Blast chillers are best for hard ice cream and for the preservation of ice cream for longer durations. Ice cream comes out of the batch freezer at a temperature of +19°/+16°F; at this point it still contains 30% water, which is responsible for rapid aging. Instead, shock freeze at 0°F or +10°F; the water in the ice cream is transformed into micro-crystals that maintain initial quality intact and do not ruin the structure.
While not technically a soft-serve ice cream, gelato certainly is a more delicate frozen treat. Serve gelato, sorbet, and Italian ice in these specialized dipping cabinets. Gelato is typically displayed in rectangular drop-in pans within the case, and these pans can be switched out and rotated as needed. Top each pan with a label, and you’ve got yourself a well-organized gelato display!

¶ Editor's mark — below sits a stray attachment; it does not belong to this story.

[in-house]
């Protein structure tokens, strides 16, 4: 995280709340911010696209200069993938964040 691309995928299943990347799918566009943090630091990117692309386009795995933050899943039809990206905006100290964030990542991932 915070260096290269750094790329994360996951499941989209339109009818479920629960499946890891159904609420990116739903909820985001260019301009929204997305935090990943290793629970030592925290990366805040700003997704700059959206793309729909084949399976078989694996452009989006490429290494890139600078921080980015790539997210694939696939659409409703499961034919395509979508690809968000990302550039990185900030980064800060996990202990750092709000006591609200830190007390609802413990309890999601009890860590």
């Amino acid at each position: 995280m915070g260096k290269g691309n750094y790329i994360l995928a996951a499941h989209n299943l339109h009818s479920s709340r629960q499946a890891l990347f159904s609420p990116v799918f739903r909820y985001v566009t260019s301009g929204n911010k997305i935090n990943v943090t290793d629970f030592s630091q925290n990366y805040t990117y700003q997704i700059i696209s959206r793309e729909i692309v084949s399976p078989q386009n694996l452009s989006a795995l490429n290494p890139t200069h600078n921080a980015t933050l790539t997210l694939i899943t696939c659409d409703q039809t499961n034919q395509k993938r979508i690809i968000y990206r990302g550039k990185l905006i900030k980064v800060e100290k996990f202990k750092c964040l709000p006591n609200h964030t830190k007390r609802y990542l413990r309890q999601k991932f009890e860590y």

Dipping cabinets are a staple item for any restaurant, cafe, or ice cream shop serving hard ice cream. Visual dipping cabinets typically have sliding glass lids for quick access to product while allowing for customers to easily view product without opening the lid. Horizontal dipping cabinets feature a stainless steel top with dual access removable lids (good for both storage and display), while chest freezers are perfect for storing extra gallons of ice cream after your initial bulk purchases.
Soft serve ice cream machines can serve soft-serve ice cream, frozen yogurt, and custard. There are pump fed and gravity feed units, each with it’s own benefits and drawbacks. Soft serve ice cream machines are available in two models: Countertop, which is best suited for small operations with only a single flavor; and floor, which can vary in size but also bring with it the potential added benefit of twist flavors in addition to single flavors as well.